Along the walls are historical facts about the day of the atomic bomb. At the conclusion of the quiet walk you enter into the Hall of Remembrance. The centerpiece of the hall is a fountain, its trickling noise the only sound one hears while one is encouraged to contemplate and perhaps mourn those who died. The hall’s wall is decorated with a mosaic city-scape of Hiroshima following the bombing – the mosaic is composed of exactly 140,000 tiles, the number of people who perished immediately following the detonation.

Departing the hall there is an interactive area where visitors can search a directory of souls who perished in the bomb. Then you walk upstairs, although you’re still underground, and are ushered into a viewing room.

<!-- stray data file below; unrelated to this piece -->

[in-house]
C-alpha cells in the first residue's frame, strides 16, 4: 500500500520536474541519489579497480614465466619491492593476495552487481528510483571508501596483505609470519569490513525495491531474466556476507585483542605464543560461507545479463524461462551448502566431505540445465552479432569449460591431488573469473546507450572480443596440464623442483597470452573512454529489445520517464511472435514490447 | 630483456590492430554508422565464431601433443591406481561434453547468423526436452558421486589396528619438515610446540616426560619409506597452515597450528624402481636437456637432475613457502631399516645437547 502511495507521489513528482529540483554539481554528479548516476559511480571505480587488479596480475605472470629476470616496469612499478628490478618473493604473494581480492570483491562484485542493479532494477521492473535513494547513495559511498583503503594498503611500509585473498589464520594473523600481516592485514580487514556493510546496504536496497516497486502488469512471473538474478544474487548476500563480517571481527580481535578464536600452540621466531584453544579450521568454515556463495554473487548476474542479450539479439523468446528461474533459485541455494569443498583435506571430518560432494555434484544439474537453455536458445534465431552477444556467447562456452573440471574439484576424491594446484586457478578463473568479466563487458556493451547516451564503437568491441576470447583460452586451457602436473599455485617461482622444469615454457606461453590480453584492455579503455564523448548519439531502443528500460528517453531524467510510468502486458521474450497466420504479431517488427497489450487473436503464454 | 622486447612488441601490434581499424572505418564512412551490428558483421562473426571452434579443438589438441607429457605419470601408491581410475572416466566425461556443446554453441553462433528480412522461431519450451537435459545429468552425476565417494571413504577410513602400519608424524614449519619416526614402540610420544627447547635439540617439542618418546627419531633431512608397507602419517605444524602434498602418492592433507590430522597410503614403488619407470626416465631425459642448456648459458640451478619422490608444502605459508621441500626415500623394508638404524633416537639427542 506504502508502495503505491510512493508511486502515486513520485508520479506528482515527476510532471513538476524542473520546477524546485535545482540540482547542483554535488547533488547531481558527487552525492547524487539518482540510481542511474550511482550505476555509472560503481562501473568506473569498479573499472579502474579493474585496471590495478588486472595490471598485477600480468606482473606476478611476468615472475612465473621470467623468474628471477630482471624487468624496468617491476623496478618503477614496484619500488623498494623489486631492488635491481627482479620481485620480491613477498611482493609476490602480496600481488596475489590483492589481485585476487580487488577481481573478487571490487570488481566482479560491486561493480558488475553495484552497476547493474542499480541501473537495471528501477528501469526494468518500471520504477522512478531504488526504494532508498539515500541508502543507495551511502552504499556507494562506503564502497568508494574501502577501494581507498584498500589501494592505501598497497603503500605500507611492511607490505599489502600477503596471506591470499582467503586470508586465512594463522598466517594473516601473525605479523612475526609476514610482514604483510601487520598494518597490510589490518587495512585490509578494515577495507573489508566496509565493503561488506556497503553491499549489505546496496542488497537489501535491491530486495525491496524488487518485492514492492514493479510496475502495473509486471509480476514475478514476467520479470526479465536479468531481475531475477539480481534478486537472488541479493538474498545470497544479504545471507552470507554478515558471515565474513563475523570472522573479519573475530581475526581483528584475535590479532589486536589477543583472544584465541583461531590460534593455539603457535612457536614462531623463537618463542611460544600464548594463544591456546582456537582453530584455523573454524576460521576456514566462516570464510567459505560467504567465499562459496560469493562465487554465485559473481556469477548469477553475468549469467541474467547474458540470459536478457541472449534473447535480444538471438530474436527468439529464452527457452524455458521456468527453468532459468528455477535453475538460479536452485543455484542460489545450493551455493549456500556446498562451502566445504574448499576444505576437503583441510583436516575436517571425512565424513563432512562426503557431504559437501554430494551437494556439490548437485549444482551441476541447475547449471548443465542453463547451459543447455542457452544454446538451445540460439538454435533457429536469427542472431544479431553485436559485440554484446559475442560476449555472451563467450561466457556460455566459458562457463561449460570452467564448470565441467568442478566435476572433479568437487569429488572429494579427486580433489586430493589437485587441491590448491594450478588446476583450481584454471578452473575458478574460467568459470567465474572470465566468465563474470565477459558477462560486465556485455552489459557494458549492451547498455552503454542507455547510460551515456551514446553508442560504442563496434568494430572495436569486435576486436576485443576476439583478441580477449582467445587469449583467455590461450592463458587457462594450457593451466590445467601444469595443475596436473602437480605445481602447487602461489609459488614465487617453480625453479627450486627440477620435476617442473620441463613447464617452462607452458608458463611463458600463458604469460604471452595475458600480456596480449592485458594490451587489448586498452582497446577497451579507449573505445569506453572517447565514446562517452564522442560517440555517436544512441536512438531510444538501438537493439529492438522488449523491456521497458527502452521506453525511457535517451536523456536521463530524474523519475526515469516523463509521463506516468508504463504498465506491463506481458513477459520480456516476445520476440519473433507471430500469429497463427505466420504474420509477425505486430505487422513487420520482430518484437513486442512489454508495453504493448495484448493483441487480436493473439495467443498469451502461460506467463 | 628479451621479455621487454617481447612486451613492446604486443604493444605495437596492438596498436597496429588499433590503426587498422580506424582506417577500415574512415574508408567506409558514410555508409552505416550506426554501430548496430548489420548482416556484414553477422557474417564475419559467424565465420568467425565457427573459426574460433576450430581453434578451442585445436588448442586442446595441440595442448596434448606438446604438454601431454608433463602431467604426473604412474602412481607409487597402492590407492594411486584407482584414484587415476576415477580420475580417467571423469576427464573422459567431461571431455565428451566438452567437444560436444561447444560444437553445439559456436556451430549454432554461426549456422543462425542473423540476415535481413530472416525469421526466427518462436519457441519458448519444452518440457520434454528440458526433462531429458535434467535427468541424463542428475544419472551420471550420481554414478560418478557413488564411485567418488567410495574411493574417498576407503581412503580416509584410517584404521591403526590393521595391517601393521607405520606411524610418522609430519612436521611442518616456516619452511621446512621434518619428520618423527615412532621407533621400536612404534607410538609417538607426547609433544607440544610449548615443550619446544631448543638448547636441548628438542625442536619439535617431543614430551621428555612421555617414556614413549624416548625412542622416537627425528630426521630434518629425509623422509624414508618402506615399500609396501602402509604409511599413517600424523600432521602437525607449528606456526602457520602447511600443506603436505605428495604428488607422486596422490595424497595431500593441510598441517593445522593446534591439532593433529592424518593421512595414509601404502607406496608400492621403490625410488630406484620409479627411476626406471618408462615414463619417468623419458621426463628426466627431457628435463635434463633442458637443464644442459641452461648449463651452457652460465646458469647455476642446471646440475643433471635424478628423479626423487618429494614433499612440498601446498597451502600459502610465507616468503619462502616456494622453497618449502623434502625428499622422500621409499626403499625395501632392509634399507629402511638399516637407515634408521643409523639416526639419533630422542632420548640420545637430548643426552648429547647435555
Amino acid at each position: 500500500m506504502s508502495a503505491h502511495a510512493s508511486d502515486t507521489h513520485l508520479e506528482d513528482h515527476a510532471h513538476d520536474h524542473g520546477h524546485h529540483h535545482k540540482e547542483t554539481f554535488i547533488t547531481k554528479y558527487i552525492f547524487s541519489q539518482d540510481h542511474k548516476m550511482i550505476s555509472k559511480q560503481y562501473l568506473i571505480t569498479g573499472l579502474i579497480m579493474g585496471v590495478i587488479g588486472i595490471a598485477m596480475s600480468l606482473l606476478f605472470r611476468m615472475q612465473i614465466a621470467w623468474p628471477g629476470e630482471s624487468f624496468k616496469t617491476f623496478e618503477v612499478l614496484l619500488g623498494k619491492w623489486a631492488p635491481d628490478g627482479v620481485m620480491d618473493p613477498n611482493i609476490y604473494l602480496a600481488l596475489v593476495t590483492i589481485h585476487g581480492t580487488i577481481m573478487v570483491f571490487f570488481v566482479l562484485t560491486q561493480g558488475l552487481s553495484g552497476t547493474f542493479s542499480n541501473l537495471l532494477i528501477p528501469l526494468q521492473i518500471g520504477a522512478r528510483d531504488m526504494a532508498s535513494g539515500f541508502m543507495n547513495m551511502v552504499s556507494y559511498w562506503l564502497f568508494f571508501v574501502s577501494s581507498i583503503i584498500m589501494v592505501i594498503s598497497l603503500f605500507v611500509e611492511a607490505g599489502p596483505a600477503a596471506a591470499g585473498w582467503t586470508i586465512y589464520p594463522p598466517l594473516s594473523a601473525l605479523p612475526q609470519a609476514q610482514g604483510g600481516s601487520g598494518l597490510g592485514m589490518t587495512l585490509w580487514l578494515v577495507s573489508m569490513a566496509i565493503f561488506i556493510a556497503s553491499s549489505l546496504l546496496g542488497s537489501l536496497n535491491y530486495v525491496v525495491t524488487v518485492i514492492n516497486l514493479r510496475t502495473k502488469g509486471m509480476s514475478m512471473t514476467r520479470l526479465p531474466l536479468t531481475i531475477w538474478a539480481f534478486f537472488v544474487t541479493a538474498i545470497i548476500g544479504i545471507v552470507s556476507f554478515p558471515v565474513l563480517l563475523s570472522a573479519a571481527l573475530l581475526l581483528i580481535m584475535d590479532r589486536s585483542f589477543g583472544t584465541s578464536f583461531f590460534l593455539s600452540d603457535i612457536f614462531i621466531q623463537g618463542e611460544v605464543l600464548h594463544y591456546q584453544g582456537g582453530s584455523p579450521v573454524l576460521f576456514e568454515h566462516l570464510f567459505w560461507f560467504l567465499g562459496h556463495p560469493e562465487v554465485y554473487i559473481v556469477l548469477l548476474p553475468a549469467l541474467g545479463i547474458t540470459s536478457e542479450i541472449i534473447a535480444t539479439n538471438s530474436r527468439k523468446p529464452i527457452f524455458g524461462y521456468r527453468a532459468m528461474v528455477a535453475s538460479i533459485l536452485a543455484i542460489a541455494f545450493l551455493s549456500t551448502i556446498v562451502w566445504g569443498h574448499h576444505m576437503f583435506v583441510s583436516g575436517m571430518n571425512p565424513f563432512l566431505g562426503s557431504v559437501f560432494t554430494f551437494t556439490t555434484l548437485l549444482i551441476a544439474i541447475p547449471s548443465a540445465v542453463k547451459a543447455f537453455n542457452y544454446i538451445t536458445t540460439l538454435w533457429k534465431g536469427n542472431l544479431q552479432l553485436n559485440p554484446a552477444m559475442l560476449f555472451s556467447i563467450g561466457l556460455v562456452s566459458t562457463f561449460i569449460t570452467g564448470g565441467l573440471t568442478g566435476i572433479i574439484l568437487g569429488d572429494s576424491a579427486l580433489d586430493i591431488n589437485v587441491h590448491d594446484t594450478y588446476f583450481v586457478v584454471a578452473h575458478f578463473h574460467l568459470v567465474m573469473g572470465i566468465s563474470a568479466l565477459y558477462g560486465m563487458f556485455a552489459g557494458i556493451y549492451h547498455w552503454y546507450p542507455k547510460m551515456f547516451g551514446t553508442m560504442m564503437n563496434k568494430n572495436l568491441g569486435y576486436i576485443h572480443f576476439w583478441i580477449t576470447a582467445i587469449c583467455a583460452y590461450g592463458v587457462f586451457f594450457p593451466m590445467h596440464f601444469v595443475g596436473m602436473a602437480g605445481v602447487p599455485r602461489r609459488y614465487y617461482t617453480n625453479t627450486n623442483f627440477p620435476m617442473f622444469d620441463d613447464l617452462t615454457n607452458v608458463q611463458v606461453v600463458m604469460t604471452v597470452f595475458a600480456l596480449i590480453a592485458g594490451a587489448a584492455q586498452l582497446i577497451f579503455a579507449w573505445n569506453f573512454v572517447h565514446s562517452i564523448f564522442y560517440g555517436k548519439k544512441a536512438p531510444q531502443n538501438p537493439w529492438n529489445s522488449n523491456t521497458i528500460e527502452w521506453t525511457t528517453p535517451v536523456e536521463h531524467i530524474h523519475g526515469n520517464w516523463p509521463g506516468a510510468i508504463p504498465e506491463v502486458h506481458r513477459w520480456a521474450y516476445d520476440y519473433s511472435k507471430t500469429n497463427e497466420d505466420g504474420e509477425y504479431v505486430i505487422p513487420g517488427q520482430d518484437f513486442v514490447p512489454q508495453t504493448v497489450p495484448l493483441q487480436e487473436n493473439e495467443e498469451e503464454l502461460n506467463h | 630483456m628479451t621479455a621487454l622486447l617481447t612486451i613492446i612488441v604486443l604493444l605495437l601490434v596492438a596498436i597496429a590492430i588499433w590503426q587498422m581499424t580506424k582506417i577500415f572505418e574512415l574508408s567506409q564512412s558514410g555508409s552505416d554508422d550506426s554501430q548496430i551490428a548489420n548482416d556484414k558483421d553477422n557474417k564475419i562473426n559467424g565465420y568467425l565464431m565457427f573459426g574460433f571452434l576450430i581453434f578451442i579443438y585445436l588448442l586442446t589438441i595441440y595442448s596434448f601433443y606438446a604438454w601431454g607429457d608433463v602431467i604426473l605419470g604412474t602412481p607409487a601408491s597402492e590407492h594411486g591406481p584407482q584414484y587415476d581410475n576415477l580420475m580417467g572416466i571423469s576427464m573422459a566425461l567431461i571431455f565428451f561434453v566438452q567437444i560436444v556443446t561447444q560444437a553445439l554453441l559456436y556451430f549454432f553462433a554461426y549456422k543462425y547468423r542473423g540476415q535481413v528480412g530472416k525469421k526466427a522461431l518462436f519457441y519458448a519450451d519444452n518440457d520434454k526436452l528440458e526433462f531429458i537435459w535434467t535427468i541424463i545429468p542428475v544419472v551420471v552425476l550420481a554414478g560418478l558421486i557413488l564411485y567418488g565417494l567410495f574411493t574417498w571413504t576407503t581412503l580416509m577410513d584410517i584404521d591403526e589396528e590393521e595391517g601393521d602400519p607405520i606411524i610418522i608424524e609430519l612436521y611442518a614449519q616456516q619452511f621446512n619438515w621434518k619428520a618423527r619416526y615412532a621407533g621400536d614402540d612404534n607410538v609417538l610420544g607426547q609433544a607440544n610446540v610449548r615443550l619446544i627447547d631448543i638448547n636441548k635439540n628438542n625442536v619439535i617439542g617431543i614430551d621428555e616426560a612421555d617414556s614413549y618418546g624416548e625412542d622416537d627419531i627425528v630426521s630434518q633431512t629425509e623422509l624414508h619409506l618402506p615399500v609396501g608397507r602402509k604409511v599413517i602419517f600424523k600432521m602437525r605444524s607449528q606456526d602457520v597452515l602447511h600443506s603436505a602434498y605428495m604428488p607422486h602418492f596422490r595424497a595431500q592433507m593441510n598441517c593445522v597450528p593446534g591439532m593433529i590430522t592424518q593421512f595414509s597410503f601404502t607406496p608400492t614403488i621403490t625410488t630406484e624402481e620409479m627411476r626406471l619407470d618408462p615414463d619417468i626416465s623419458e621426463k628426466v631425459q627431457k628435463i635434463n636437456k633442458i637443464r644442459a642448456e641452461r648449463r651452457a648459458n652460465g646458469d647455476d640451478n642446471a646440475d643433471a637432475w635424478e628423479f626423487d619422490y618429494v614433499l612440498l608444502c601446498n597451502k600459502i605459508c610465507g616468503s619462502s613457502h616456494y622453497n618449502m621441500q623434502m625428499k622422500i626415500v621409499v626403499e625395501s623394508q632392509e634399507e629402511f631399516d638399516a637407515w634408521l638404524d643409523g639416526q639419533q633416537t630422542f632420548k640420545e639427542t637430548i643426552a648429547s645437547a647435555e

Perhaps the most heart wrenching and terrifying video I have ever witnessed was presented on the television screens in this room. Documentation of what happened in Hiroshima on August 6th is presented to hall visitors through words and drawings from survivors. Children’s paintings and crayon drawings are cycled through, all depicting similar scenes of absolute horror and chaos. But the words as told by a mother who survived the bombing only to have her fingers and skin melt from her body, her hair matted and fall out, and various other ailments strike her are acted out on the screen. It’s a terrifying account, one that I have yet to ever see in an actual horror movie (although I can’t actually stomach watching horror movies – I readily get nightmares). Speaking of which, listening to this mother’s account was a nightmare in and of itself. She pulls herself from the rubble only to pass the rivers filled with floating dead bodies, to see friends and family carcasses on the streets, she pushed on until her sister finds her and brings her – melting and bleeding to their family home in the country. Thankfully the lady’s children were evacuated to the farm before the bombing, and so the lady manages to see them once again before she starts losing her eyesight. Her husband also arrived home appearing safe from the Hiroshima bombing, but due to internal bleeding he passes away within three days. The account is riveting and deeply saddening. Josh and I departed the memorial hall in complete silence, unable to speak to each other for over ten minutes.